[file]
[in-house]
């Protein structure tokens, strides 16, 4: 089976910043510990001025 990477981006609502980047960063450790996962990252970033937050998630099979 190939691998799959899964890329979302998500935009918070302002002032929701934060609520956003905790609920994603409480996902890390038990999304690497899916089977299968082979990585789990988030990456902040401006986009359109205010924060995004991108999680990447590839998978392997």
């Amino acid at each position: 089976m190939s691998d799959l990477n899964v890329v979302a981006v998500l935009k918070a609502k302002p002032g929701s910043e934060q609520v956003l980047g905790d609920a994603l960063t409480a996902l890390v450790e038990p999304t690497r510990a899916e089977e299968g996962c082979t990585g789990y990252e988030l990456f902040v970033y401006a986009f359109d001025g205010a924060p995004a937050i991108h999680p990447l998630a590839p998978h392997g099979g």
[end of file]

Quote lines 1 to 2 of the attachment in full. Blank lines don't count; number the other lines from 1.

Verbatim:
[in-house]
């Protein structure tokens, strides 16, 4: 089976910043510990001025 990477981006609502980047960063450790996962990252970033937050998630099979 190939691998799959899964890329979302998500935009918070302002002032929701934060609520956003905790609920994603409480996902890390038990999304690497899916089977299968082979990585789990988030990456902040401006986009359109205010924060995004991108999680990447590839998978392997």